Assuming your starting point is Metro Manila (the Philippine capital), Camarines Norte is south-easterly to the Metro, around six hours drive. Being where it is, it brushes the Pacific Ocean and is made up of several coastal towns. True to historical form, the name is all Spanish: camarin stands for “rice warehouse” or “granary” and norte stands for “North.”
The mines in the area–especially the rumors of gold mines–drew Spaniard Juan de Salcedo and his soldiers there in the early 1570s. Not only the mines, but the Chinese and Muslim pirates caused the Spanish administration to develop the area and keep a garrison there. While Camarines Norte may be overlooked (the internationally-known whale sharks, Mayon Volcano and Naga City are in Camarines Sur), it has its attractions; all the more pronounced because they are relatively untouched.
What’s In Camarines Norte?
A road trip to Camarines Norte should begin and end with its capital city of Daet; yes, every day. Since Camarines Norte is not a tourist magnet, the best (and safest) places to stay are in the capital. Simply drive out to the surrounding areas when you need to.
One reason you might want to commute in the area (take buses or trains instead of driving out) is the flood of tricycles you’ll hopefully avoid colliding with in Daet. These small sidecars hitched to motorcycles are the main forms of local transportation, and they create traffic for anyone who’s not a tricycle driver. On the plus side, you get an automatic GPS system in the form of the all-knowing trike driver.
You don’t need to go far from Daet to find unique sights to see. The very first monument to the Philippine national hero, Jose Rizal, is in Daet. It was built starting 30 December 1898, when First President of the First Philippine Republic Emilio Aguinaldo declared that day a national holiday in honor of Rizal’s death 2 years earlier.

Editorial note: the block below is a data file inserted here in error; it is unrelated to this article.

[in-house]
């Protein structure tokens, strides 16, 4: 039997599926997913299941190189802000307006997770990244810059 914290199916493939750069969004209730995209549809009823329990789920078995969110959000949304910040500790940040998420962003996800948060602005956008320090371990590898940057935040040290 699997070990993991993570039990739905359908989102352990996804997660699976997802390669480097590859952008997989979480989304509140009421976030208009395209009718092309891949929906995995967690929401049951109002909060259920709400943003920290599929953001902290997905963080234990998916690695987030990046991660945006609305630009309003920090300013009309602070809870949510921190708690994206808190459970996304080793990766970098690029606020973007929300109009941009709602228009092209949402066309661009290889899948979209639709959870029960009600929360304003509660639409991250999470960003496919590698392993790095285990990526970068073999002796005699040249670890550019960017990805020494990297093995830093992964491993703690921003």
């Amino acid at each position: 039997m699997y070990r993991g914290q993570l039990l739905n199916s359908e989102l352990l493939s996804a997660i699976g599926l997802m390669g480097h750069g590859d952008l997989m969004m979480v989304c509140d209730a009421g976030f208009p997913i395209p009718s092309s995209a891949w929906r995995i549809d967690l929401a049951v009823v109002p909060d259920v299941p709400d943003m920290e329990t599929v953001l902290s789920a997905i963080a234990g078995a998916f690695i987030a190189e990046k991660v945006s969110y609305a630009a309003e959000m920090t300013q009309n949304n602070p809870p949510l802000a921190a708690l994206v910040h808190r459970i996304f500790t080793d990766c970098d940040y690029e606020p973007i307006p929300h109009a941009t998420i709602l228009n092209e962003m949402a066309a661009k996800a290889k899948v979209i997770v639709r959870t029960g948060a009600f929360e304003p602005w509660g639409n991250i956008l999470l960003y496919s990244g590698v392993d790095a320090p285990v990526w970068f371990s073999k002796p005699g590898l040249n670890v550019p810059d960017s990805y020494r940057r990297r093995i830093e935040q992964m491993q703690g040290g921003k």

Most fascinating about the monument is that its origins are not completely patriotic–there are more Masonic (Free Mason) influences to be found even in the monument itself. One loyalty binding many of the freedom fighters of the Philippines, from Jose Rizal to Emilio Aguinaldo and General Antonio Luna was their membership in Masonic Lodges.
Go just a little way off to Vinzons, and you will find the burnt remains of oldest church in Region V (Bicol Region), the St Peter the Apostle Church. Although the centuries-old church was destroyed by fire in just 2012, the walls are still standing in testament to the strength of the building. For more natural attractions, find the San Vicente town’s Mananap Falls, Mercedes’ Colasi Falls, and the surf waves in Bagasbas.
Why Camarines Norte?
First of all, there are considerably less tourists. Everyone is in Camarines Sur, which is completely to your benefit. There are white sands beaches in the Calaguas Group of Islands just off the coast, with barely any other non-locals to compete with. There are less places selling artificialized gift-shop items, so you have a chance to discover more of the true local culture and cuisine. Why Camarines Norte? Because it is a trip back in time to the authentic local Camarines.